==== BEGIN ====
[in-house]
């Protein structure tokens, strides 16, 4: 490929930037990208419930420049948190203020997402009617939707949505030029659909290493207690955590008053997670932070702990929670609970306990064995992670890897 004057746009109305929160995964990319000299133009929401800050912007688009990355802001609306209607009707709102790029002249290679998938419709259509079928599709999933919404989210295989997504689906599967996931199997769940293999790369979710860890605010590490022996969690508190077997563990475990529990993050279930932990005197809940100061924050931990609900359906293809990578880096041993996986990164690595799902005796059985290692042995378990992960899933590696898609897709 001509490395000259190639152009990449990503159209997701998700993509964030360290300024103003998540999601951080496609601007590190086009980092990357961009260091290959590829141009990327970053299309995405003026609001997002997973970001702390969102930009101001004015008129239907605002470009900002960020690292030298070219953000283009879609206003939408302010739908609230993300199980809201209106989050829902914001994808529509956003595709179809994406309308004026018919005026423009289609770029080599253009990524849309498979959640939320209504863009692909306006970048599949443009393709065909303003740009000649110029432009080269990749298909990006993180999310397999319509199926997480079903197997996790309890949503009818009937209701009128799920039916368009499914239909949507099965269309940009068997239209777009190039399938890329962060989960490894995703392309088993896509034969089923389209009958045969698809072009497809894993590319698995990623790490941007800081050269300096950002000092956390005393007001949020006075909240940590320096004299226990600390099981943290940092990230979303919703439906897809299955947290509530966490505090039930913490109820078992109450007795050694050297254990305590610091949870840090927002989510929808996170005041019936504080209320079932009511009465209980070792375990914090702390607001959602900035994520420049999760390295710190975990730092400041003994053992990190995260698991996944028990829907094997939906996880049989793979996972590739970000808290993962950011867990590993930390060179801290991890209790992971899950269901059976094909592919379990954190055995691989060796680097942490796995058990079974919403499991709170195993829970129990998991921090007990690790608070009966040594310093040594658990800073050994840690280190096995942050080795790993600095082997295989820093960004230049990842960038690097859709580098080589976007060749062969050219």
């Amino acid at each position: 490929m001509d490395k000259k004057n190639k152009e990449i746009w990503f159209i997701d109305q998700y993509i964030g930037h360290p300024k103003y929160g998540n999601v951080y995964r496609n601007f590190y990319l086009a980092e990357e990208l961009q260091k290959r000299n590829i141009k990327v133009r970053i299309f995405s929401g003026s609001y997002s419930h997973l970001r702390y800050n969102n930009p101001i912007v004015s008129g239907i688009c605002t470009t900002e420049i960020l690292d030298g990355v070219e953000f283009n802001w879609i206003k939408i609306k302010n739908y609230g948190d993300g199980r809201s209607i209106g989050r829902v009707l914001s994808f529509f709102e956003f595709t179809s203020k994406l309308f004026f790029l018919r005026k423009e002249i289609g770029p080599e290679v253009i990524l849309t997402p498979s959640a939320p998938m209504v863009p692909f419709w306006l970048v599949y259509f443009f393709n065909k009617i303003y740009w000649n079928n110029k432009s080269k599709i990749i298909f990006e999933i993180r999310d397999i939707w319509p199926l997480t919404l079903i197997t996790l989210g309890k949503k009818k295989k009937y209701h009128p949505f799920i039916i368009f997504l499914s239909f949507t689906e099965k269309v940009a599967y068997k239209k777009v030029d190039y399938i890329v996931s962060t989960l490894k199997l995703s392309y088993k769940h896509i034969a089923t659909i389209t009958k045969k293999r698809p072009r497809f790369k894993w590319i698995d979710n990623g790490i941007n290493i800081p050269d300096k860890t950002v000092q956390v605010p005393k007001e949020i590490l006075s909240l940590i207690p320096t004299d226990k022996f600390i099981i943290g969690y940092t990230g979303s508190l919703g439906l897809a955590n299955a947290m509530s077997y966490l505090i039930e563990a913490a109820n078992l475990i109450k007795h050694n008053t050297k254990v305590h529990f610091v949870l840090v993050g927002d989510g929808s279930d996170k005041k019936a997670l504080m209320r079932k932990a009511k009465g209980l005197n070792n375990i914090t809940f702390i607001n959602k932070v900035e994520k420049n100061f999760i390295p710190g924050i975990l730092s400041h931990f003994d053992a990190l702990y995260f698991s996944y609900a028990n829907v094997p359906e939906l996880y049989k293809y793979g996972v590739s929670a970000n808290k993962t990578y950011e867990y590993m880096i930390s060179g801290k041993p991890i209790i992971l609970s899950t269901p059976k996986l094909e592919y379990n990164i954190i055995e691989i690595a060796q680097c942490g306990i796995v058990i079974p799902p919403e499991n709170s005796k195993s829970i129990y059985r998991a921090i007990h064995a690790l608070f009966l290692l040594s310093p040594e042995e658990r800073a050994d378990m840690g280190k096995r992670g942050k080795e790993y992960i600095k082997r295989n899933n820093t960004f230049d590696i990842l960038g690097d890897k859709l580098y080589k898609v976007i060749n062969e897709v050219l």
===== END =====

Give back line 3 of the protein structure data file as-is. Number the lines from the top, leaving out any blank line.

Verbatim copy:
């Amino acid at each position: 490929m001509d490395k000259k004057n190639k152009e990449i746009w990503f159209i997701d109305q998700y993509i964030g930037h360290p300024k103003y929160g998540n999601v951080y995964r496609n601007f590190y990319l086009a980092e990357e990208l961009q260091k290959r000299n590829i141009k990327v133009r970053i299309f995405s929401g003026s609001y997002s419930h997973l970001r702390y800050n969102n930009p101001i912007v004015s008129g239907i688009c605002t470009t900002e420049i960020l690292d030298g990355v070219e953000f283009n802001w879609i206003k939408i609306k302010n739908y609230g948190d993300g199980r809201s209607i209106g989050r829902v009707l914001s994808f529509f709102e956003f595709t179809s203020k994406l309308f004026f790029l018919r005026k423009e002249i289609g770029p080599e290679v253009i990524l849309t997402p498979s959640a939320p998938m209504v863009p692909f419709w306006l970048v599949y259509f443009f393709n065909k009617i303003y740009w000649n079928n110029k432009s080269k599709i990749i298909f990006e999933i993180r999310d397999i939707w319509p199926l997480t919404l079903i197997t996790l989210g309890k949503k009818k295989k009937y209701h009128p949505f799920i039916i368009f997504l499914s239909f949507t689906e099965k269309v940009a599967y068997k239209k777009v030029d190039y399938i890329v996931s962060t989960l490894k199997l995703s392309y088993k769940h896509i034969a089923t659909i389209t009958k045969k293999r698809p072009r497809f790369k894993w590319i698995d979710n990623g790490i941007n290493i800081p050269d300096k860890t950002v000092q956390v605010p005393k007001e949020i590490l006075s909240l940590i207690p320096t004299d226990k022996f600390i099981i943290g969690y940092t990230g979303s508190l919703g439906l897809a955590n299955a947290m509530s077997y966490l505090i039930e563990a913490a109820n078992l475990i109450k007795h050694n008053t050297k254990v305590h529990f610091v949870l840090v993050g927002d989510g929808s279930d996170k005041k019936a997670l504080m209320r079932k932990a009511k009465g209980l005197n070792n375990i914090t809940f702390i607001n959602k932070v900035e994520k420049n100061f999760i390295p710190g924050i975990l730092s400041h931990f003994d053992a990190l702990y995260f698991s996944y609900a028990n829907v094997p359906e939906l996880y049989k293809y793979g996972v590739s929670a970000n808290k993962t990578y950011e867990y590993m880096i930390s060179g801290k041993p991890i209790i992971l609970s899950t269901p059976k996986l094909e592919y379990n990164i954190i055995e691989i690595a060796q680097c942490g306990i796995v058990i079974p799902p919403e499991n709170s005796k195993s829970i129990y059985r998991a921090i007990h064995a690790l608070f009966l290692l040594s310093p040594e042995e658990r800073a050994d378990m840690g280190k096995r992670g942050k080795e790993y992960i600095k082997r295989n899933n820093t960004f230049d590696i990842l960038g690097d890897k859709l580098y080589k898609v976007i060749n062969e897709v050219l």